Filled with stairways to nowhere, secret passageways, windows in the floors, doors that don’t open, and a barrage of twists and turns, the Winchester Mystery House is truly unlike any other home on Earth. Visitors to the property report supernatural sensations, including hearing footsteps and whispers, feeling unexplained cold spots, seeing doors and windows slam when no one else is around, and a general feeling of being watched. One visit to this property, and it’s easy to see why this house is believed to be the inspiration for Disneyland’s Haunted Mansion.
When Sarah died in 1922 the house had 160 rooms, 2,000 doors, 10,000 windows, 47 stairways, 47 fireplaces, 13 bathrooms, and 6 kitchens. It was sold at auction for $135,000 to a group of investors. These investors leased the property to John and Mayme Brown, who began offering tours to the public and eventually purchased the property outright.
The property is currently owned and operated by Winchester Mystery House, LLC, a private company representing the descendants of the Browns. You can tour the property today for $42.00.
Address: 525 S Winchester Blvd., San Jose, CA
Last Sold: Unknown
Current Estimated Value: This home is so unique that Zillow won’t even attempt to estimate the current value. With the median price per square foot in San Jose at $841, at the Winchester House coming in at around 24,000 sq. ft., we can guess that the value is somewhere north of $20 million.
Current Use: Tourist Attraction
5. Franklin Castle (aka The Tiedemann House) - Cleveland, OH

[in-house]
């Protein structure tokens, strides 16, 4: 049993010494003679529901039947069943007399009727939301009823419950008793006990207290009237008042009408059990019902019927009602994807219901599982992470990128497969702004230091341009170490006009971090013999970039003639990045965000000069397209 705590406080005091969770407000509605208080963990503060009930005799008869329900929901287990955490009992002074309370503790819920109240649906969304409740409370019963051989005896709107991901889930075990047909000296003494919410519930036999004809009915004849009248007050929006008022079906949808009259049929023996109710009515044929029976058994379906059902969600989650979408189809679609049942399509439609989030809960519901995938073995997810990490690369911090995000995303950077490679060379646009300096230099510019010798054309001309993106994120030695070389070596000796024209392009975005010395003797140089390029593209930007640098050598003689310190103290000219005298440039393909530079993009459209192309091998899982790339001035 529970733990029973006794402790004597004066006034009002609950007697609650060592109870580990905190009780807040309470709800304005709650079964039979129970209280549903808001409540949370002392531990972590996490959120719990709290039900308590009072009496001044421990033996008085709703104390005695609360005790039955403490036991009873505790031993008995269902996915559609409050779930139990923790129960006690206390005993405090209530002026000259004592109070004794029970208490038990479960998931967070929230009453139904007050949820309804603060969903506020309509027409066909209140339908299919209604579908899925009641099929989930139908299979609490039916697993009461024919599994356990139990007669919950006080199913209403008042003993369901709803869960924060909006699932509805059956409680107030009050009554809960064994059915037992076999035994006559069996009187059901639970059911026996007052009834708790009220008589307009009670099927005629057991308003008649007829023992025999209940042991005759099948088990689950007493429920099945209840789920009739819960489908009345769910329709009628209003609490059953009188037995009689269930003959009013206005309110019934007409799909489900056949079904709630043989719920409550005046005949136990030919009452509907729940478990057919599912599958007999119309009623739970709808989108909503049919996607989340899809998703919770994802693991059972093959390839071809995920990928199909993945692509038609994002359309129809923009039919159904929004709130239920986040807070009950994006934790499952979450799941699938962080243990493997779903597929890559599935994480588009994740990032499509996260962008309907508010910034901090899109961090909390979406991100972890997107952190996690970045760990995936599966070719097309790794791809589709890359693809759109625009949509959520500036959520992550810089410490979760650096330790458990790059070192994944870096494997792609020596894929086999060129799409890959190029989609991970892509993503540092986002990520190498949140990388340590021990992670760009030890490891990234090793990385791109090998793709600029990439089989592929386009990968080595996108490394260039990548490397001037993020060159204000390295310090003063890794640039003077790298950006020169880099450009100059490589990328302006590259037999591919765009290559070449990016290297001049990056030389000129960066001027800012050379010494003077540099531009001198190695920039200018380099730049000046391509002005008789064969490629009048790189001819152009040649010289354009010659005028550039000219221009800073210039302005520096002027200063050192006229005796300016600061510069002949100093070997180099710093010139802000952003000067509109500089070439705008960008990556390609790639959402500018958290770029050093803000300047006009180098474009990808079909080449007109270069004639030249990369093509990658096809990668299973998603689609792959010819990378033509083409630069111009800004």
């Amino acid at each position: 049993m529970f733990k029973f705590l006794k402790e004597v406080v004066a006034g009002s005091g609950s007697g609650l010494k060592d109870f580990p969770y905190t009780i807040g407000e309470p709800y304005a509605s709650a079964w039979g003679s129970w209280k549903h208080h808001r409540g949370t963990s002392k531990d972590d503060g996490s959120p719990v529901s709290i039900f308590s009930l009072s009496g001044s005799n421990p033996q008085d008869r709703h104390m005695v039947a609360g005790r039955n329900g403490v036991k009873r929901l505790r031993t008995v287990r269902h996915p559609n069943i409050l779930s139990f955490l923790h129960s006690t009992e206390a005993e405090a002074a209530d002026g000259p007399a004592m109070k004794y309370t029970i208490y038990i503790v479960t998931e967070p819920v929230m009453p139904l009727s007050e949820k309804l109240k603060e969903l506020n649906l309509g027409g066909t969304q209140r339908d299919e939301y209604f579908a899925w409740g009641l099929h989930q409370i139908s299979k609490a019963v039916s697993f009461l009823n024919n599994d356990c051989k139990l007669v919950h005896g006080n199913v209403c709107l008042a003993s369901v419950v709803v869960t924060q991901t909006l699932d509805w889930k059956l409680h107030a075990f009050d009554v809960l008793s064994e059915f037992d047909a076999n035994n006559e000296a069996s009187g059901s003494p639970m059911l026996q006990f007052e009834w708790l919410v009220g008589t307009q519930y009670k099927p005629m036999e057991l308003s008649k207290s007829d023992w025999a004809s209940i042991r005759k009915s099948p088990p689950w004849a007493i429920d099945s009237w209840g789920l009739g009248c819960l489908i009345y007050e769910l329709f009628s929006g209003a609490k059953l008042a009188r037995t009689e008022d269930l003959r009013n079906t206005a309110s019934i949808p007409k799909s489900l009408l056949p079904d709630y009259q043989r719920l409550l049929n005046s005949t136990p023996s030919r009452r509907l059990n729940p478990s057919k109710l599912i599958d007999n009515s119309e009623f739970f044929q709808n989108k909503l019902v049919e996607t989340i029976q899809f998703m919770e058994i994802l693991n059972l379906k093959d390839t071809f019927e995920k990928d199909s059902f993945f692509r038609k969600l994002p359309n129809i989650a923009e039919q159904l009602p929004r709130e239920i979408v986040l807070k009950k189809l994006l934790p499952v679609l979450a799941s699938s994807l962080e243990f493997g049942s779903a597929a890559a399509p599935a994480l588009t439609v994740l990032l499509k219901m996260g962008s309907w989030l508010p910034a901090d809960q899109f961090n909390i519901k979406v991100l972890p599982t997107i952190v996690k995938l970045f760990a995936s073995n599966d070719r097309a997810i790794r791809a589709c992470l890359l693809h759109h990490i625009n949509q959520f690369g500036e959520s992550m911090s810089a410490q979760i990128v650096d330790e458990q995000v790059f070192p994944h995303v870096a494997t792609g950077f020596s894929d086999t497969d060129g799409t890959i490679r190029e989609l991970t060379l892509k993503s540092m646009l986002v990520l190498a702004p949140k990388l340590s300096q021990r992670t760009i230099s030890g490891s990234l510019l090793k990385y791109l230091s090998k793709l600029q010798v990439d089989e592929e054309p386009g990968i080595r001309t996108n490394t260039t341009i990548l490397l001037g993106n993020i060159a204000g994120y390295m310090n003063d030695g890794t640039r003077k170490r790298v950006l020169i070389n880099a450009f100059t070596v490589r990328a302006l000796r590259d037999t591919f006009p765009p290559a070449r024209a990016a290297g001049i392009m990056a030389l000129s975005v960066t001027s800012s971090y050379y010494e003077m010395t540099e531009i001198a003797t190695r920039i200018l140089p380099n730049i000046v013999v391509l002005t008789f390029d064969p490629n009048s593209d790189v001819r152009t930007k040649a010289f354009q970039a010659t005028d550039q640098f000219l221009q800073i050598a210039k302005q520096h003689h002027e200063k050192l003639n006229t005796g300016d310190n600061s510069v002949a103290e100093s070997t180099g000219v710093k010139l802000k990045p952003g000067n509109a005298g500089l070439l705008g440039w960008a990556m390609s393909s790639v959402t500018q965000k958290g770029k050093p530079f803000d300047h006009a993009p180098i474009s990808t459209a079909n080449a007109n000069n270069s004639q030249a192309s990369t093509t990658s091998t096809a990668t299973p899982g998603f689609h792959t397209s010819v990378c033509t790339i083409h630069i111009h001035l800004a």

When Hannes Tiedemann moved his family into their new Cleveland home in 1881, he couldn’t have known that his wife, his mother, and his four children would all be dead within the next 14 years. But that’s exactly what happened at The Tiedemann House.
Records show that Hannes’ eldest child, a 15-year-old girl, died from diabetes shortly after moving into the home. His elderly mother died shortly thereafter, with the remaining three children following over the next three years. Then, in 1895, Hannes’ wife, Louise, succumbed to liver disease, leaving Hannes without an heir to inherit his castle-like estate. Hannes sold Franklin Castle in 1896.
In its long history, Franklin Castle has had a series of owners. In the 1960’s the house was owned and occupied by the Romano family, who called on priests and ghost-hunting groups to exercise the homes of the demons they claimed possessed it. Finding no one who could rid the castle of its spirits, the Romanos sold the property less than a decade later. Many owners have attempted to restore the property, including Judy Garland’s fifth husband, Michael DeVinko, and early Yahoo! Investor, Michelle Heimburger. But the property seemed to resist, with fires halting construction efforts and forcing sales.
Finally, in 2011, European tapestry artist, Chiara Dona Dalle, purchased the property and succeeded in turning it into a tourist attraction. Today, you can tour the property, and even stay a night at the castle…if you’re lucky enough to find a night in which the castle is available. Visitors can then share their ghost encounters with others on the “konnekt” message boards.
Address: 4308 Franklin Boulevard, Cleveland, OH
Last Sold: August 2011 for $260,000
Current Estimated Value: $564,100
Current Use: Tourist Attraction